2. Are Electronic Devices Going To Get Stolen?

This brings me to my second issue. Even under the current screening procedures for carry-on baggage, many security agents find ways for electronic devices to disappear. Over the years I have seen several news stories of TSA agents who end up with electronic devices in their homes. Sure the stories seem like entrapment (device left by new crew for hours), but it’s still ethically wrong. Under the new screening procedures your devices are going to be screened behind closed doors. Out of view. What’s worse, is you won’t have access to your devices until you arrive back in the US and collect your bags! Who knows how many electronic devices are going to go missing under the new electronics travel ban?

3. Are We Any Safer?

I’m not sure how this new safety measure makes travelers any safer, in the long run? Yes, if screeners diligently check each and every single electronic device we will 100% be safer, but that’s unrealistic. Just as its unrealistic for screeners to catch 100% of contraband items in carry-on bags. If something slips through the cracks are passengers any safer if the contraband items are in the cargo hold vs. the main cabin?

4. Personal Comfort

I prefer to be safe when traveling. As they say, better safe than sorry, but I can’t help but think about the lost productivity this electronic travel ban is going to cause. Majority of the flights affected are westbound which mean passengers tend not to sleep as much as when going east. I’d imagine a lot of passengers on these flights intended to ‘get some work done’ when flying. Not having a laptop in-flight is a major inconvenience for the business traveler and leisure traveler alike.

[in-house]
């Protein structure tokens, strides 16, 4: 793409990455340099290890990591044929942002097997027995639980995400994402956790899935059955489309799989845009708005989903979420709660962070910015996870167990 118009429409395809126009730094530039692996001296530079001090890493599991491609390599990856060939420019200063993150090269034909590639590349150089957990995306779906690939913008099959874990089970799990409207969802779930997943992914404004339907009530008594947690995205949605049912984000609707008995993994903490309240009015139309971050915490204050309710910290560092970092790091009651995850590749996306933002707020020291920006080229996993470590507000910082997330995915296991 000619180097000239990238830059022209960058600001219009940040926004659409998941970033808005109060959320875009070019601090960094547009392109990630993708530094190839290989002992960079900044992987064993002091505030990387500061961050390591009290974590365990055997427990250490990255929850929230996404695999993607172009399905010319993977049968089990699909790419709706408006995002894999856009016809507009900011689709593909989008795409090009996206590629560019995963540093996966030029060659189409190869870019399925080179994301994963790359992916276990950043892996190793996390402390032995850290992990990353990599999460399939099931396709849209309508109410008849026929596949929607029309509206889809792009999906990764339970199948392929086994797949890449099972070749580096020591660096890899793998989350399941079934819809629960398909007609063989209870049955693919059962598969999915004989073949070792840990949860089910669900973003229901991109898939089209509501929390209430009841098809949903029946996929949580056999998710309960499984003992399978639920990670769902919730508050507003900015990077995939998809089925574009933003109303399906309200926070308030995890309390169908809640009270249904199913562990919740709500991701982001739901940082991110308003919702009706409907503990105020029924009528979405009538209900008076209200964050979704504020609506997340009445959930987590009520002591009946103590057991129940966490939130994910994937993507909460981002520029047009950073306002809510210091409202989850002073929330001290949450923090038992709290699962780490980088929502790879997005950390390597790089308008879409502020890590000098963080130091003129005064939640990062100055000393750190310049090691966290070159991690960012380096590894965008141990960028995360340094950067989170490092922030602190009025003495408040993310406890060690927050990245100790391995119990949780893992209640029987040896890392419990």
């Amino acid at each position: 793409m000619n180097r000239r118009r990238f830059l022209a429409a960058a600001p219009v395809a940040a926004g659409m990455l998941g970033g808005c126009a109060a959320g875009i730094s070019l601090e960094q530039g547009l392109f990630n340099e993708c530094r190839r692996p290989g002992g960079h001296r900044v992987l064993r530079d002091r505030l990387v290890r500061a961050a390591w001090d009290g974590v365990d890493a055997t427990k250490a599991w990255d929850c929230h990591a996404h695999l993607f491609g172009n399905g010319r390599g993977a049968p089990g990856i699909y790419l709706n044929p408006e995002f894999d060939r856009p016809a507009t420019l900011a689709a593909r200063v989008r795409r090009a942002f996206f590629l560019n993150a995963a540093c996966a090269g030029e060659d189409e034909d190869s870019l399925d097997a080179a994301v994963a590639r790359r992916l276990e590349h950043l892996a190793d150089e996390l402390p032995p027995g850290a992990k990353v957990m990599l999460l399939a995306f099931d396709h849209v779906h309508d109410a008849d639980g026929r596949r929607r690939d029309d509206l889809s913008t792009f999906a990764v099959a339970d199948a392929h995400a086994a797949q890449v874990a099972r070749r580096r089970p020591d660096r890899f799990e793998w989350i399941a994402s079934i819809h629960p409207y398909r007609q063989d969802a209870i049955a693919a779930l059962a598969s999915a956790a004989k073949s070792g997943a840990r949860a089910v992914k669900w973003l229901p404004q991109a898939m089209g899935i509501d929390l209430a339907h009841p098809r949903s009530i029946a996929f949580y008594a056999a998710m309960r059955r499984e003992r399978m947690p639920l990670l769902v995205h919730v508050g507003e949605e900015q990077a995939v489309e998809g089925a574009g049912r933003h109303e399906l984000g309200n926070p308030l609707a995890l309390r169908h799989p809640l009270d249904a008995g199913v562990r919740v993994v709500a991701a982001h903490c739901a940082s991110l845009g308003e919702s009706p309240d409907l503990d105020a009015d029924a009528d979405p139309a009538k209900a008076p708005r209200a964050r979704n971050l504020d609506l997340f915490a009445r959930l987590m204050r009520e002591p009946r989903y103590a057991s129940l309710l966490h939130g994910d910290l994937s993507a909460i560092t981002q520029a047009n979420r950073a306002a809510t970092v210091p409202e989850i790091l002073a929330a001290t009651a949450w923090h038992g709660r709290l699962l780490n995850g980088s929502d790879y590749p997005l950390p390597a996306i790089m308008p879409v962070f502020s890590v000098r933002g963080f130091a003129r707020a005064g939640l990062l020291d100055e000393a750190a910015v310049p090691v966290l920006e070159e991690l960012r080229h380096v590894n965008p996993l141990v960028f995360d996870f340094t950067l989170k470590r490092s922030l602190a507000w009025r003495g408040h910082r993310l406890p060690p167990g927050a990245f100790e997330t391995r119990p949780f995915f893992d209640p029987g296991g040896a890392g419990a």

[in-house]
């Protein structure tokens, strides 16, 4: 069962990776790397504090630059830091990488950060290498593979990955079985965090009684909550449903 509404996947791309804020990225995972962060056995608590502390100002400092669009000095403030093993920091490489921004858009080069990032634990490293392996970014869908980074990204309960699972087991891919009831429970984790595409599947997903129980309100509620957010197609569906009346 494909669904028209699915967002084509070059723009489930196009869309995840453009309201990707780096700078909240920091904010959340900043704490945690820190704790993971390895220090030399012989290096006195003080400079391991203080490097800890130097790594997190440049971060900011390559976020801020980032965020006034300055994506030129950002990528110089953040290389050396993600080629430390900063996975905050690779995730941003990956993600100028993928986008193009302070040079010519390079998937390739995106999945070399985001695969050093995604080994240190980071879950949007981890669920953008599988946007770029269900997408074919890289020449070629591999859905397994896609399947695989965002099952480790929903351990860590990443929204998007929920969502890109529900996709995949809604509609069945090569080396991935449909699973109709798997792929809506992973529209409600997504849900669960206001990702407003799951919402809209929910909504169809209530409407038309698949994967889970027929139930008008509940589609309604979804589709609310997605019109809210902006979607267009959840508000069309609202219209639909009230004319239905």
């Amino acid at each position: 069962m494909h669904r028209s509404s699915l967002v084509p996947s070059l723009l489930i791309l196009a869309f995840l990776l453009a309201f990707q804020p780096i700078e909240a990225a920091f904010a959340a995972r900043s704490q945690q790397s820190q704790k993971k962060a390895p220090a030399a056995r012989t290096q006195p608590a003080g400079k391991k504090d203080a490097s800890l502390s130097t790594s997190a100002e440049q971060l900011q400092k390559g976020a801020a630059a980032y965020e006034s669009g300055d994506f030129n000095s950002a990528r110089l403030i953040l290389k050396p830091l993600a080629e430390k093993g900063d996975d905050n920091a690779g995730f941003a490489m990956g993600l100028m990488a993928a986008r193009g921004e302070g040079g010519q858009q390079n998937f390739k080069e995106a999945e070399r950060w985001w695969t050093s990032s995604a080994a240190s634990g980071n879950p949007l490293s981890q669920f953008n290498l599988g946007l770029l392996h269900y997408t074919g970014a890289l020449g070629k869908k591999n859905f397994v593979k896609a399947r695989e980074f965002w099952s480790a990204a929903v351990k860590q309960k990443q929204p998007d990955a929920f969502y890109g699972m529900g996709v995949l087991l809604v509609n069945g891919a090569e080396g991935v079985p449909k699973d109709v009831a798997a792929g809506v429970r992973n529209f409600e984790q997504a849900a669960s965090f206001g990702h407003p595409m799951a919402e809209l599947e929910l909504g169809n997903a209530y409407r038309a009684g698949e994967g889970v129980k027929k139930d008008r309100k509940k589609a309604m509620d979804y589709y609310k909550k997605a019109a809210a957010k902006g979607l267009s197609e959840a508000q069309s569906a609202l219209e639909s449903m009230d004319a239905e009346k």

5. Airline Politics or A De Facto Muslim Ban?

I try not to buy into conspiracy theories, but it’s hard to ignore the underlying issues. The first of which is the politics of international aviation. The US is very open to allowing international carriers to fly to the United States. Other countries, especially the ones affected, are much less generous. For example, no US airline can fly nonstop to Doha, Abu Dhabi, or Dubai currently. Instead, US based passengers must connect through international gateway or fly one of the affected airlines. Perhaps this electronic ban is an attempt to further reduce revenues of middle eastern airlines. This article provides a brief introduction to the topic I know too little about to discuss fully.

Another interesting theory is that the new electronics ban is essentially a Muslim ban in that it dissuades muslims from traveling to the United States since they won’t have access to electronic devices while en route. More on that theory can be found on Buzzfeed by clicking here. (H/T: OneMileAtATime)

Final Thoughts

I’m unbelievably confused by this electronics travel ban. I’m sitting here trying to wrap this up in a logical way and I just can’t. It’s hard to look at this and believe there is a true threat to public safety. If that were the case, then why not just ban all inbound flights from the Middle East? For anyone looking for more information about the electronic travel ban, ThePointsGuy, OneMileAtATime, and CNN Money have all provided incredible coverage thus far.

Note: I’m very disappointed by this electronics travel ban. Just yesterday, before the news broke, I found an incredible mileage run opportunity which routed through Doha to get back to the United States. I’d earn enough miles to qualify for AAdvantage Platinum Pro in 2017 in addition to my other travel plans. I guess I’ll have to wait to book because I definitely want to take my laptop with me when I travel.